4 Factors to Help Make a Great Logo

3 min read
in Blog, Design
SEO tips so you can be found

If someone were to mention Nike or McDonald’s, most people’s minds would immediately picture the iconic swoosh or golden arches. These are two of the most memorable logos around, and even though smaller businesses won’t ever have the same brand recognition as they do, it’s always a great idea to try anyway.

Making a great logo is a huge challenge. Many people just think it’s a little picture next to their name, but to get the most out of a logo it needs to be much more than that.


A great logo must have meaning that is appropriate to the business it is representing. While not all logos have an icon, if it does, the icon should further reinforce your business. A roofing company with a boat for a logo would just create confusion about the business. But meaning doesn’t have to be as literal as using a roof for a logo. Many abstract logos carry just as much meaning in the feeling they portray. For example, many lawyers will use abstract shapes that appear to be strong to convey trustworthiness and professionalism. Besides the icon, the fonts and colors used in a logo carry meaning as well. Imagine that lawyer’s logo with the abstract icon being accompanied by a playful children’s font, or a nature-related business using bright red over green or blue. Something would feel wrong about it. The use of green will automatically reinforce the idea of nature and eco-friendliness.


One of the most common problems with logos is the lack of simplicity. A well-designed logo should be just as identifiable at one inch as it is covering a full billboard. It should also be able to be reduced to a single color and still work just as well. The simplicity of an icon is what makes it recognizable and memorable. If Apple were to use a clipart picture of an apple in full color rather than their actual logo, it would not work nearly as well. Sure, everyone would know it because it’s Apple, but it would not be as strong as their actual logo due to the memorable and simple shape of the apple. Logos that are purely type based are a great way to achieve simplicity, but also puts much more emphasis on the meaning of the fonts and colors used.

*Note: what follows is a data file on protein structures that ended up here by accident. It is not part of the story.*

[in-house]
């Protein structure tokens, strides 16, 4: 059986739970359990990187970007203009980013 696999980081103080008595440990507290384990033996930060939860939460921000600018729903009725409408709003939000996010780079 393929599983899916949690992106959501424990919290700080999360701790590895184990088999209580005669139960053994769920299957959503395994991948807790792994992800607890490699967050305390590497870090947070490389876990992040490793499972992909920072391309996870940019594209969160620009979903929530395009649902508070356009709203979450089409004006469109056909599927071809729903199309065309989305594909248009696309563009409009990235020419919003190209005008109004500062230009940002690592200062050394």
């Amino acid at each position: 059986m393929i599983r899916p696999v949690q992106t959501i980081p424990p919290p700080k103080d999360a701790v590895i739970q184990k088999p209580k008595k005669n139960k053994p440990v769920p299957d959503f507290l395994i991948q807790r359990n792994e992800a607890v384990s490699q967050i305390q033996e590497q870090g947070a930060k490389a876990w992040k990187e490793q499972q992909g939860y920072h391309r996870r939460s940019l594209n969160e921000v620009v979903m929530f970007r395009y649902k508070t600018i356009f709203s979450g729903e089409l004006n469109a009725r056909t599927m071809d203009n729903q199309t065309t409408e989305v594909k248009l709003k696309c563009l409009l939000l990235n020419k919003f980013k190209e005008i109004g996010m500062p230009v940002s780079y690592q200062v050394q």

It can become a huge challenge using a logo that is too specific with how it can be used. A strong logo should be flexible while still maintaining its brand standards. Many businesses have at least one social media account, and nearly all of them require a square or circular profile picture. While it’s a great idea to use the business logo as this profile picture, it can also be a challenge when the logo doesn’t fit in that space nicely. This is often solved by using part of the logo or icon by itself. However, many logos are not flexible enough to have this luxury. A logo with multiple options for how the type and icon are oriented will allow for more options when problems involving space arise.

Color flexibility is also vital to logo design. A logo with six colors may seem like a great idea when it’s on a white background, but it may clash or partially disappear when used on any other color. Simply having an all-white version of a logo will allow for much more flexibility in designs and branding.

Think Urbana logo


Combining ideas in a clever way will often result in a logo that is memorable and distinct. Last year I made a logo for Think Urbana, a program that helps reduce the cost of building a new home in Urbana, Illinois. This logo consisted of a group of trees with their branches forming the roof lines of multiple houses. Connecting the ideas of a nature-friendly community with the various houses resulted in a logo that is unique to that program. While it’s easier to create innovative solutions for some businesses more than others, it is best to strive for something that’s more than the first thought. The more the creative the solution for the logo is, the more that company will stand out among its competition.

Great logos are entirely subjective, but following these guidelines will help immensely and bring up possible issues that may arise before they happen. While there are no real rules for creating a logo, a design that is meaningful, innovative, simple, and flexible will ensure that the logo is living up to its full potential.

Meet the Author

Pat has always been enthusiastic about portraying information visually, and aims to do so in unique and clever ways.

In his free time Pat enjoys playing and listening to music. He loves playing guitar and drums, but still hasn’t mastered playing both at once.

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